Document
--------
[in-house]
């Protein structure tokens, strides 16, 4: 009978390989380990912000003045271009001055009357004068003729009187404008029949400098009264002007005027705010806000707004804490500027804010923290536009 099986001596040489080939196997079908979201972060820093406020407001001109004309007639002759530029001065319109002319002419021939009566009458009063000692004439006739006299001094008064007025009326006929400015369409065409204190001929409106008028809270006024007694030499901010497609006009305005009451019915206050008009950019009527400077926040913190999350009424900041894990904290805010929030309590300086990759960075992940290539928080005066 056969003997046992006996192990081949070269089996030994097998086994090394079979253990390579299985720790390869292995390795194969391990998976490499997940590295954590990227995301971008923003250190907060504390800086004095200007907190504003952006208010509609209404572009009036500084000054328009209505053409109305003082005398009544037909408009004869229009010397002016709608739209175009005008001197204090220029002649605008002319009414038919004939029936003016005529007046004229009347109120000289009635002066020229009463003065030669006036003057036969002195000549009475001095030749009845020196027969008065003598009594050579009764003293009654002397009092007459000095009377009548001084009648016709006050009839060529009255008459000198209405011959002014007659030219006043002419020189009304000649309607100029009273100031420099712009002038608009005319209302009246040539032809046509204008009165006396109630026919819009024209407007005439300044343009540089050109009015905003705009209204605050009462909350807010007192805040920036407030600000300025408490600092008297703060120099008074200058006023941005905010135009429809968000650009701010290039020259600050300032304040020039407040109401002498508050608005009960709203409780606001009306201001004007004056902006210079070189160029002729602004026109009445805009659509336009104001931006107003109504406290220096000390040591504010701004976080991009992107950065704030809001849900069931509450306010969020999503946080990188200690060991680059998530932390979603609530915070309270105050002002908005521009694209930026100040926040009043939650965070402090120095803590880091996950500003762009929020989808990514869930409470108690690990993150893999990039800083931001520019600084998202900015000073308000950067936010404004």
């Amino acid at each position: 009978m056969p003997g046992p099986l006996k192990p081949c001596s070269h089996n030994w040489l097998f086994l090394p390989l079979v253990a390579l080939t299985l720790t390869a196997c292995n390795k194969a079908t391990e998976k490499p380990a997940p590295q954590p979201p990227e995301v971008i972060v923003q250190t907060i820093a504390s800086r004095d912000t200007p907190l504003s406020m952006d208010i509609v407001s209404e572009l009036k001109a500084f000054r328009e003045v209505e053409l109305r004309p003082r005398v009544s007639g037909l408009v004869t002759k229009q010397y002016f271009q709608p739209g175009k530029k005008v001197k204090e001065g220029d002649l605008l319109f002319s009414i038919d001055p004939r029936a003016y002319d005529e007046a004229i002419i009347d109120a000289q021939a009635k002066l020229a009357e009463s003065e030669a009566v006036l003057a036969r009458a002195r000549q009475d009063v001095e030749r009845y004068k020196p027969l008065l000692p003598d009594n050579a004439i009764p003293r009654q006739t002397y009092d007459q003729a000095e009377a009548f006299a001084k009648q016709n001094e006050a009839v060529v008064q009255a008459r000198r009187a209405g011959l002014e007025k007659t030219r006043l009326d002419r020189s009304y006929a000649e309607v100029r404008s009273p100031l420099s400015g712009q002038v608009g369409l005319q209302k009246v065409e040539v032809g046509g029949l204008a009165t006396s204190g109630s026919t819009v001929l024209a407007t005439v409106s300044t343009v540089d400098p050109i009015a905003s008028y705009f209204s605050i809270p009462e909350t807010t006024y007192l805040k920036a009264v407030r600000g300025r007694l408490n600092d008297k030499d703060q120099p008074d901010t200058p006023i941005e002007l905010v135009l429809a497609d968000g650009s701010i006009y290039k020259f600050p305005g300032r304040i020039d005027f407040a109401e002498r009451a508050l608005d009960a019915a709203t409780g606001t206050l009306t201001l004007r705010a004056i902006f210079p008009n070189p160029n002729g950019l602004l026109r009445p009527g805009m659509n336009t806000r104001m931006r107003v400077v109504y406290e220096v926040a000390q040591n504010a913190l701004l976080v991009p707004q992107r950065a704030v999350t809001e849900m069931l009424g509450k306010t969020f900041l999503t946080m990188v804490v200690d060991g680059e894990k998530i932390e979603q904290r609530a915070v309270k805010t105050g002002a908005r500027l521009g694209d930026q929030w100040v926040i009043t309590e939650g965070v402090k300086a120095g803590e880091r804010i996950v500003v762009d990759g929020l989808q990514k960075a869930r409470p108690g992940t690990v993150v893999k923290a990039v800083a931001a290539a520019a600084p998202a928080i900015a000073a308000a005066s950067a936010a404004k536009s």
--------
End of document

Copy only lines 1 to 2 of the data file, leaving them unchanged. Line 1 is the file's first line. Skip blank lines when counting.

[in-house]
């Protein structure tokens, strides 16, 4: 009978390989380990912000003045271009001055009357004068003729009187404008029949400098009264002007005027705010806000707004804490500027804010923290536009 099986001596040489080939196997079908979201972060820093406020407001001109004309007639002759530029001065319109002319002419021939009566009458009063000692004439006739006299001094008064007025009326006929400015369409065409204190001929409106008028809270006024007694030499901010497609006009305005009451019915206050008009950019009527400077926040913190999350009424900041894990904290805010929030309590300086990759960075992940290539928080005066 056969003997046992006996192990081949070269089996030994097998086994090394079979253990390579299985720790390869292995390795194969391990998976490499997940590295954590990227995301971008923003250190907060504390800086004095200007907190504003952006208010509609209404572009009036500084000054328009209505053409109305003082005398009544037909408009004869229009010397002016709608739209175009005008001197204090220029002649605008002319009414038919004939029936003016005529007046004229009347109120000289009635002066020229009463003065030669006036003057036969002195000549009475001095030749009845020196027969008065003598009594050579009764003293009654002397009092007459000095009377009548001084009648016709006050009839060529009255008459000198209405011959002014007659030219006043002419020189009304000649309607100029009273100031420099712009002038608009005319209302009246040539032809046509204008009165006396109630026919819009024209407007005439300044343009540089050109009015905003705009209204605050009462909350807010007192805040920036407030600000300025408490600092008297703060120099008074200058006023941005905010135009429809968000650009701010290039020259600050300032304040020039407040109401002498508050608005009960709203409780606001009306201001004007004056902006210079070189160029002729602004026109009445805009659509336009104001931006107003109504406290220096000390040591504010701004976080991009992107950065704030809001849900069931509450306010969020999503946080990188200690060991680059998530932390979603609530915070309270105050002002908005521009694209930026100040926040009043939650965070402090120095803590880091996950500003762009929020989808990514869930409470108690690990993150893999990039800083931001520019600084998202900015000073308000950067936010404004």